When the engine is running there are significant differences in ground electron current which comes from the generator, the voltage supplier of the electrical system during engine run. Figure 1 below illustrates electron current from the -GEN terminal (say minus Gen) entering the engine block through the generator ground connection and channeling in two different directions through the engine block.
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There is a small amount of electron current, usually about 5 - 10 Amps, that channels through the engine block and up Ground G100 to provide electron current to recharge the battery. The battery is “off-line” during engine run meaning it is not providing any electrical energy to vehicle circuits. In fact, the battery becomes an electrical load on the generator as it draws electron current from the generator.
This points out something about batteries that is often overlooked. During battery discharge, as we have already illustrated back in Part 2, Figure 1 and Part 4, Figure 2, electrons leave the battery negative terminal flow through the circuit and return to the battery positive terminal. The exact opposite occurs during engine run. Electrons enter the battery negative terminal, flow through the battery and leave the battery positive terminal and return to +GEN.
Trace the electron current through the battery in Figure 6 to be sure you understand what is happening in the battery during engine run. We call this electron current “battery recharge current.” The amount of recharge current depends on the internal resistance of the battery. If battery internal resistance is low, the recharge current is high and puts a burden on the generator. It battery internal resistance is high, the recharge current is low and the generator is very happy. We will explain in the next section how to measure battery recharge current.
The vast majority of generator electron current is used to operate all vehicle electrical and electronic circuits during engine run. The performance of all vehicle circuits depends on proper operation of the generator circuit providing the proper charging voltage and sufficient electron current to meet the needs of the battery to recharge and at the same time supply all vehicle circuits so they can perform properly.
Generator electron current must get to the accessory ground/sheet metal through a ground strap that connects the engine block to the major sheet metal (1). The ground strap is located at the lower left in Figure 6. The location of the ground strap on the engine block is determined by the manufacturer and can vary with different makes and models. Electron current channels through the engine block in a different path from battery electron current and enters the ground strap to provide electron current for the primary sheet metal ground (1) and continues on to any other ground straps, such as sheet metal ground (2) to supply electrons to the other ground circuits.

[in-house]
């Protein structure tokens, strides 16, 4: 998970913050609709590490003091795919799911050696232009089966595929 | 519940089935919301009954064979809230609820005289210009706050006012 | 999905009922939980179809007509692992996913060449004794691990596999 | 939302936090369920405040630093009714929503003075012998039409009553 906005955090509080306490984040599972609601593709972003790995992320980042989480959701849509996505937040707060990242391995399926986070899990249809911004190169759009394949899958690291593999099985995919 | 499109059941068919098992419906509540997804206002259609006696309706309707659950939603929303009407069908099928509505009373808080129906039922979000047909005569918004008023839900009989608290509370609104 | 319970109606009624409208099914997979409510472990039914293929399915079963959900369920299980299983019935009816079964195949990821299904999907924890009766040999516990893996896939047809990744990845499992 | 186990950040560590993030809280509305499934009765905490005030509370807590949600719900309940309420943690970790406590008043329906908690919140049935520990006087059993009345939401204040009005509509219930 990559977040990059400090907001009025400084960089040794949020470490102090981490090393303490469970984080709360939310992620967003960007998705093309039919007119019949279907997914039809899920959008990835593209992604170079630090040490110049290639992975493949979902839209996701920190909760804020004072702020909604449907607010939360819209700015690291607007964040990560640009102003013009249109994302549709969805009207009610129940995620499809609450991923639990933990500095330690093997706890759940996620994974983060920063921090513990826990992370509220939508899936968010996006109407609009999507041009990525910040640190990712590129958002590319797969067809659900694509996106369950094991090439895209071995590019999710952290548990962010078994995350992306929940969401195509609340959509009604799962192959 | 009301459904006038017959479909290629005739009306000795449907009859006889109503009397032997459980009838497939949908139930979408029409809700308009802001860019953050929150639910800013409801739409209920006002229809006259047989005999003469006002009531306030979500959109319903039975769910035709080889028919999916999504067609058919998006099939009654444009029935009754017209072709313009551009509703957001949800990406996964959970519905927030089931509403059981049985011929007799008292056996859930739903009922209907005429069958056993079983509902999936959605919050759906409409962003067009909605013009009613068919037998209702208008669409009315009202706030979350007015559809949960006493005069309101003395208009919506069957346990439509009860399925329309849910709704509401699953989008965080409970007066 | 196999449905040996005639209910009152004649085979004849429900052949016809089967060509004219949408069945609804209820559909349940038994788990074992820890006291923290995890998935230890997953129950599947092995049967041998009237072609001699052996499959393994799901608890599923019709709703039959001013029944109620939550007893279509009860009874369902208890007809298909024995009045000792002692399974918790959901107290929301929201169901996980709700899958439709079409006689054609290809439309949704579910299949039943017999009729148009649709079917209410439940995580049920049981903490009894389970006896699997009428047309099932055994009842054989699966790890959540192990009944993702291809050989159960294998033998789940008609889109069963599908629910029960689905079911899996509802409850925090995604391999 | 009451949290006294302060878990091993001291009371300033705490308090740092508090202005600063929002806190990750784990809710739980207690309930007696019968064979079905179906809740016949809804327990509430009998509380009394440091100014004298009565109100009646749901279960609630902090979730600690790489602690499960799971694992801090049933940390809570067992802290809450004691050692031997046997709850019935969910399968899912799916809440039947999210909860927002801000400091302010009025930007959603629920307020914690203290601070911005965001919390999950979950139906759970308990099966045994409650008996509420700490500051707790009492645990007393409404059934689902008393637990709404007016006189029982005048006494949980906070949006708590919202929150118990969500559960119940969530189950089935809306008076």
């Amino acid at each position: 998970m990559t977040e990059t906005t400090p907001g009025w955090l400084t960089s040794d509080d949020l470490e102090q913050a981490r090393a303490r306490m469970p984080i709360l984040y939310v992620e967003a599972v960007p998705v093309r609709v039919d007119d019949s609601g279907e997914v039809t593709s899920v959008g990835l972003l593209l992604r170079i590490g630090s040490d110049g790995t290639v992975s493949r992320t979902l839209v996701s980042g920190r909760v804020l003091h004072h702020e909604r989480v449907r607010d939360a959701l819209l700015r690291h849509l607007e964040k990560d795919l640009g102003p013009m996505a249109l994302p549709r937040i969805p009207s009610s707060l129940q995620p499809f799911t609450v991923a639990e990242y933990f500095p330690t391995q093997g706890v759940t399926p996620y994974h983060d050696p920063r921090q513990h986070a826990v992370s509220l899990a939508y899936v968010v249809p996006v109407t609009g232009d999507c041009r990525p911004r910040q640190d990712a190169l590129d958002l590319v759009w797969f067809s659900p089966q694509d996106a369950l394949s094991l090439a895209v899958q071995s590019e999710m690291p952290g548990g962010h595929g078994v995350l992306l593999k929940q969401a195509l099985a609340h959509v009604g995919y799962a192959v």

Tracing electron current through a circuit is a great way to understand how a circuit works. By tracing the path of electron current from the negative terminal of the voltage source, which could be -BATT or -GEN, you are able to identify all components in the circuit. You also can determine if the control switch is on the voltage side or the ground side of the load. By the way, when I use the term “load” I am referring to the component that the circuit turns “ON” or “OFF.”
The circuit we use in our illustrations is a simple circuit but it does illuminate the uniqueness of ground circuits on automobiles, trucks, and heavy equipment which contain a battery ground circuit and a generator ground circuit.
Some of you are thinking this circuit is so easy and wish more complex circuits were being used. If you can understand the electron current through the ground circuit of this simple vehicle electrical circuit you can understand electron current through the ground path of more complex vehicle circuits because all circuits work the same way regardless of the complexity of the ground circuit. So why not learn the principles of ground circuit electron current so that we can thoroughly understand what’s happening on the ground side of the circuit? This understanding is crucial if we are to measure electron current and understand what the reading is telling us.
To measure electron current, you must have a current clamp. The illustration above shows a typical current clamp connected to a voltmeter. A single wire is placed inside the jaws of the current clamp to measure electron current in amps. The current clamp used here generates 1.0 mV for each amp it senses. Note the readings.
If you don’t have a current clamp-GET ONE! In the next article, we begin to discuss measuring electron current in the ground circuit. If you want detailed information about Current Clamps and how to use them you can find full details in our book "Vehicle Electrical Troubleshooting SHORTCUTS." Current Clamps are explained in Sections 2, and applications of their use in Sections 4, 5 and 6.